“We all re-create ourselves; it’s just that some of us use more imagination than others.” ~ Madonna
Whether we want to or not, we often end up re-creating ourselves after a significant medical diagnosis. Researcher Dr. Kathy Charmaz calls this phenomenon “the loss of self“ after such a diagnosis, a loss experienced while we’re learning to adapt and adjust to this strange new life as a patient. When we try to talk about this painful loss to others who haven’t ever experienced it, most have trouble taking us seriously, or they may want to jolly us out of our current reality.
Yet how we talk about this matters to how we get through it.
Coping with loss or adversity in the past, and more importantly, what we learned growing up about how our own families coped can influence how we approach crisis and setbacks now. Behaviour scientists, like Dr. Sonja Lyubomirsky at the University of California Riverside, for example, assure us:
Life’s turning points do not have to become major crises after all. In fact, our research has found that life events do not have much of an impact on optimism or happiness.
“And as crazy as this might seem, I recognize one true thing: the older we get (except maybe for extreme old age), the better the chances of being able to handle any given catastrophe, entirely due to all those years of experience in successfully handling all kinds of difficult problems, big and small.”(1)
And as I wrote in my book (A Woman’s Guide to Living with Heart Disease, Johns Hopkins University Press, November 2017):
“In my experience with heart disease, I learned to cope with crisis by coping. I learned to adapt to crisis by adapting. I learned to roll with the punches because, like so many of us, I’ve practiced rolling with so many figurative punches during my life.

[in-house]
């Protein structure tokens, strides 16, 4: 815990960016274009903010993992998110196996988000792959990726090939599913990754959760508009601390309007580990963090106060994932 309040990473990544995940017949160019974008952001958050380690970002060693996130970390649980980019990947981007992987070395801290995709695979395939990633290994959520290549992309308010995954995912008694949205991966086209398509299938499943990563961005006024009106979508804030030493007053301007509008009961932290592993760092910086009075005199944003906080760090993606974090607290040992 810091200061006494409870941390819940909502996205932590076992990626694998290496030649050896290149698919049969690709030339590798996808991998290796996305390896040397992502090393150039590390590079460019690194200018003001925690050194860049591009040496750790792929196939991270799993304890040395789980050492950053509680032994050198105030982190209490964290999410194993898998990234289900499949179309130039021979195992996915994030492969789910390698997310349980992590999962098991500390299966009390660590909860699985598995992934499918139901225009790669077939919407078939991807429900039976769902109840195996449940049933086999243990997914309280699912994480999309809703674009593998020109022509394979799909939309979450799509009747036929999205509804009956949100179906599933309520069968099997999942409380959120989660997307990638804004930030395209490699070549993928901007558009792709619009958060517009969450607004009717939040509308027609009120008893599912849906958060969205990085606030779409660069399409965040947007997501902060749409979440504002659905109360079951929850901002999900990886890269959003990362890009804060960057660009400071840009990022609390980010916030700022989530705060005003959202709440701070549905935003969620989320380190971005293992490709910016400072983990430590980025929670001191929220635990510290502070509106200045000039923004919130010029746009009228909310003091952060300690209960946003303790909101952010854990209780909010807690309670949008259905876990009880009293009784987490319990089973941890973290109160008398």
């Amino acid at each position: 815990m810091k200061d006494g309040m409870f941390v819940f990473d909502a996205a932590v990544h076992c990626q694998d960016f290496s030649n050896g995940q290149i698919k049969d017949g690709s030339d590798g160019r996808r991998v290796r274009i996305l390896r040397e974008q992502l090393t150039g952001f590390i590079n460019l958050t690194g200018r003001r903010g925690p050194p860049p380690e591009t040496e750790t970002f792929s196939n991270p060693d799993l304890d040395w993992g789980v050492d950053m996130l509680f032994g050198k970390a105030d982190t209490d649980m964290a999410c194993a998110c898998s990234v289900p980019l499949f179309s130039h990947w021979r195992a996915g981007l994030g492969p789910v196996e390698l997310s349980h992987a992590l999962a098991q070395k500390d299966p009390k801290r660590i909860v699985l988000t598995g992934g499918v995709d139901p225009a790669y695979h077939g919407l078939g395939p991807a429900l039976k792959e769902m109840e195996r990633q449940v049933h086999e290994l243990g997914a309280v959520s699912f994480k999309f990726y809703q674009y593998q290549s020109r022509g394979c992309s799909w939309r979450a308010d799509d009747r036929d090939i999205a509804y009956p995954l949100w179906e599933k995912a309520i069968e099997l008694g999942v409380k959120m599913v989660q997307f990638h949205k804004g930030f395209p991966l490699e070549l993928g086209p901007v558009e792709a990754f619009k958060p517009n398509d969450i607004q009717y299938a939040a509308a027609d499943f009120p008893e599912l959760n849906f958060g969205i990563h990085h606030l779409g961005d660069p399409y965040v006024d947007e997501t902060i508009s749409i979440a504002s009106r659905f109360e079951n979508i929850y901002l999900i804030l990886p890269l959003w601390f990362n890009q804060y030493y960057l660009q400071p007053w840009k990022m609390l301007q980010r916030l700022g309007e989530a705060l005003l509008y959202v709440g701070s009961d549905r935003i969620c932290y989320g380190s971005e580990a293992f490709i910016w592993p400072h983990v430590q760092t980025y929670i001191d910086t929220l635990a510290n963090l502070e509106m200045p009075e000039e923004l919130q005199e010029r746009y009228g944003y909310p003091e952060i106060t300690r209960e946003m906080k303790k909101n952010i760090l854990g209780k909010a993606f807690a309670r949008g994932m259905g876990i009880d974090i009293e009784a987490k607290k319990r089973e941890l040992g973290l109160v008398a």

“It’s not because I needed the crisis to become a better person, not because the diagnosis itself was some kind of a gift, and certainly not because I needed to add meaning to a meaningless existence, but because human beings have a remarkable ability to get used to almost anything in life (both positive and negative).”
Drs. Marshall Duke and Robyn Fivush at Emory University suggest that rolling with the punches may be a learned skill from childhood, informed in part by listening to how our families talk about their own history of rolling with those punches. They summarize three general forms of family story-telling(1):
- Ascending family narrative (things always got better for us)
- Descending family narrative (things always got worse for us)
- Oscillating family narrative (We’ve been up. We’ve been down. We’ve had terrible, painful times but we got through them. We’ve also enjoyed the best of times, but when they didn’t last, we survived no matter what).
Dr. Duke adds:
“In our study of family stories at the Emory University Family Narratives Project funded by the Sloan Foundation, we found that family stories seem to be transferred by mothers and grandmothers more often than not, and that the information is typically passed during family dinners, holidays and celebrations.
“Other studies have indicated that these very same regular family experiences can contribute to the development of a sense of what we have called the intergenerational self.